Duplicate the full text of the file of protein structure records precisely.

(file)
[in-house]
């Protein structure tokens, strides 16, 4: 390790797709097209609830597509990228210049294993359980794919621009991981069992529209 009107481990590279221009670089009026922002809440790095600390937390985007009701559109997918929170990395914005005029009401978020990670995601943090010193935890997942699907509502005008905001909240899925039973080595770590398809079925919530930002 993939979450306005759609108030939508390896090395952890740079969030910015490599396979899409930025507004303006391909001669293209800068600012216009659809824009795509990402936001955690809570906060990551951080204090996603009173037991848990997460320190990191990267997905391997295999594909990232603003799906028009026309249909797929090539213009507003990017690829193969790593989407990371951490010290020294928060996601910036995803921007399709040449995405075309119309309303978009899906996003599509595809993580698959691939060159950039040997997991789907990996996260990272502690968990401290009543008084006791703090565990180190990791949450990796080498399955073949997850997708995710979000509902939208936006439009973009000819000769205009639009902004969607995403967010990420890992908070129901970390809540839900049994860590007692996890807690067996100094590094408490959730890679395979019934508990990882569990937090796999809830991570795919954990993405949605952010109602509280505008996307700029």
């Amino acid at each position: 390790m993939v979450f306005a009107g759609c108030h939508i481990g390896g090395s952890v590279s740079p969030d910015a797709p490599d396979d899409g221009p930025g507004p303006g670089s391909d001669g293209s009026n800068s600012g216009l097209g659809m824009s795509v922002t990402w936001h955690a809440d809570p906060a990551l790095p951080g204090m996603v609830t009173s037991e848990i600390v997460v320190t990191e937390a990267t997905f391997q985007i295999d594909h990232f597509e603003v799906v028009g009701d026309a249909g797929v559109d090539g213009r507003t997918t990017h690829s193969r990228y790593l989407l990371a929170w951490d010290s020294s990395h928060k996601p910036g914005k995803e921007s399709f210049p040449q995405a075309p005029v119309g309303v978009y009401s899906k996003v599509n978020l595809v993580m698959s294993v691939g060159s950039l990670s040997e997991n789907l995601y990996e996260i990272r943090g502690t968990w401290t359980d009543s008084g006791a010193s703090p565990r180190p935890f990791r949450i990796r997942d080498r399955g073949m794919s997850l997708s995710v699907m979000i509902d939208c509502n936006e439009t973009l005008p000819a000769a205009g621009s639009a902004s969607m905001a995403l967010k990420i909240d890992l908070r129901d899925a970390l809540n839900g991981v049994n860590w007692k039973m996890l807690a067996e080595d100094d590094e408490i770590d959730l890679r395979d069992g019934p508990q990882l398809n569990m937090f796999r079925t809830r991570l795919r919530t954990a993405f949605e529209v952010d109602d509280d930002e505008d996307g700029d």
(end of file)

[in-house]
């Protein structure tokens, strides 16, 4: 390790797709097209609830597509990228210049294993359980794919621009991981069992529209 009107481990590279221009670089009026922002809440790095600390937390985007009701559109997918929170990395914005005029009401978020990670995601943090010193935890997942699907509502005008905001909240899925039973080595770590398809079925919530930002 993939979450306005759609108030939508390896090395952890740079969030910015490599396979899409930025507004303006391909001669293209800068600012216009659809824009795509990402936001955690809570906060990551951080204090996603009173037991848990997460320190990191990267997905391997295999594909990232603003799906028009026309249909797929090539213009507003990017690829193969790593989407990371951490010290020294928060996601910036995803921007399709040449995405075309119309309303978009899906996003599509595809993580698959691939060159950039040997997991789907990996996260990272502690968990401290009543008084006791703090565990180190990791949450990796080498399955073949997850997708995710979000509902939208936006439009973009000819000769205009639009902004969607995403967010990420890992908070129901970390809540839900049994860590007692996890807690067996100094590094408490959730890679395979019934508990990882569990937090796999809830991570795919954990993405949605952010109602509280505008996307700029």
């Amino acid at each position: 390790m993939v979450f306005a009107g759609c108030h939508i481990g390896g090395s952890v590279s740079p969030d910015a797709p490599d396979d899409g221009p930025g507004p303006g670089s391909d001669g293209s009026n800068s600012g216009l097209g659809m824009s795509v922002t990402w936001h955690a809440d809570p906060a990551l790095p951080g204090m996603v609830t009173s037991e848990i600390v997460v320190t990191e937390a990267t997905f391997q985007i295999d594909h990232f597509e603003v799906v028009g009701d026309a249909g797929v559109d090539g213009r507003t997918t990017h690829s193969r990228y790593l989407l990371a929170w951490d010290s020294s990395h928060k996601p910036g914005k995803e921007s399709f210049p040449q995405a075309p005029v119309g309303v978009y009401s899906k996003v599509n978020l595809v993580m698959s294993v691939g060159s950039l990670s040997e997991n789907l995601y990996e996260i990272r943090g502690t968990w401290t359980d009543s008084g006791a010193s703090p565990r180190p935890f990791r949450i990796r997942d080498r399955g073949m794919s997850l997708s995710v699907m979000i509902d939208c509502n936006e439009t973009l005008p000819a000769a205009g621009s639009a902004s969607m905001a995403l967010k990420i909240d890992l908070r129901d899925a970390l809540n839900g991981v049994n860590w007692k039973m996890l807690a067996e080595d100094d590094e408490i770590d959730l890679r395979d069992g019934p508990q990882l398809n569990m937090f796999r079925t809830r991570l795919r919530t954990a993405f949605e529209v952010d109602d509280d930002e505008d996307g700029d």